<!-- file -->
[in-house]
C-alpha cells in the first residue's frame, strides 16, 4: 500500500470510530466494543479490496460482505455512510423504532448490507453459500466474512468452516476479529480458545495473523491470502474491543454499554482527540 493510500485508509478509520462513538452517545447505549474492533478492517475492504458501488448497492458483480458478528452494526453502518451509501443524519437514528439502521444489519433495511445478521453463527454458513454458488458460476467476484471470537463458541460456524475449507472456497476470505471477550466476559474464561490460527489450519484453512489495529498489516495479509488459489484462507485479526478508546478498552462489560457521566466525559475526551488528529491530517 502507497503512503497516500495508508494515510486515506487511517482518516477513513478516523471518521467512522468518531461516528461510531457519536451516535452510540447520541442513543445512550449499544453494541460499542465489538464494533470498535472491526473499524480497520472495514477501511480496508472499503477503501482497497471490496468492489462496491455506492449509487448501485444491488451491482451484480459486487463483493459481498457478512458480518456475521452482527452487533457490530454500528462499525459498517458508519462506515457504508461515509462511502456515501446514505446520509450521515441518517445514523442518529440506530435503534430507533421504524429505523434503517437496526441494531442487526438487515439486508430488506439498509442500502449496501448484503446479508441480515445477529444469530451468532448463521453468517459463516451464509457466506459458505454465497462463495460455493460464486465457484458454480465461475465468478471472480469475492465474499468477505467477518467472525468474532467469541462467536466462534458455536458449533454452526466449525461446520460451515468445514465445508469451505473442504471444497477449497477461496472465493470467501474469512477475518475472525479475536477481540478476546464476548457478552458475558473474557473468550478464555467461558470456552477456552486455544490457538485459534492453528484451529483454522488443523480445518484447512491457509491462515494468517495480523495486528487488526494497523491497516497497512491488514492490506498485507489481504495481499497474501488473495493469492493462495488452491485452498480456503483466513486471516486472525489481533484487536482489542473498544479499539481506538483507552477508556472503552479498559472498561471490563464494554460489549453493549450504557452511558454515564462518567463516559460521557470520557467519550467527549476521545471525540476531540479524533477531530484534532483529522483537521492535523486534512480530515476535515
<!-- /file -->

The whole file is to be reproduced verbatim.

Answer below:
[in-house]
C-alpha cells in the first residue's frame, strides 16, 4: 500500500470510530466494543479490496460482505455512510423504532448490507453459500466474512468452516476479529480458545495473523491470502474491543454499554482527540 493510500485508509478509520462513538452517545447505549474492533478492517475492504458501488448497492458483480458478528452494526453502518451509501443524519437514528439502521444489519433495511445478521453463527454458513454458488458460476467476484471470537463458541460456524475449507472456497476470505471477550466476559474464561490460527489450519484453512489495529498489516495479509488459489484462507485479526478508546478498552462489560457521566466525559475526551488528529491530517 502507497503512503497516500495508508494515510486515506487511517482518516477513513478516523471518521467512522468518531461516528461510531457519536451516535452510540447520541442513543445512550449499544453494541460499542465489538464494533470498535472491526473499524480497520472495514477501511480496508472499503477503501482497497471490496468492489462496491455506492449509487448501485444491488451491482451484480459486487463483493459481498457478512458480518456475521452482527452487533457490530454500528462499525459498517458508519462506515457504508461515509462511502456515501446514505446520509450521515441518517445514523442518529440506530435503534430507533421504524429505523434503517437496526441494531442487526438487515439486508430488506439498509442500502449496501448484503446479508441480515445477529444469530451468532448463521453468517459463516451464509457466506459458505454465497462463495460455493460464486465457484458454480465461475465468478471472480469475492465474499468477505467477518467472525468474532467469541462467536466462534458455536458449533454452526466449525461446520460451515468445514465445508469451505473442504471444497477449497477461496472465493470467501474469512477475518475472525479475536477481540478476546464476548457478552458475558473474557473468550478464555467461558470456552477456552486455544490457538485459534492453528484451529483454522488443523480445518484447512491457509491462515494468517495480523495486528487488526494497523491497516497497512491488514492490506498485507489481504495481499497474501488473495493469492493462495488452491485452498480456503483466513486471516486472525489481533484487536482489542473498544479499539481506538483507552477508556472503552479498559472498561471490563464494554460489549453493549450504557452511558454515564462518567463516559460521557470520557467519550467527549476521545471525540476531540479524533477531530484534532483529522483537521492535523486534512480530515476535515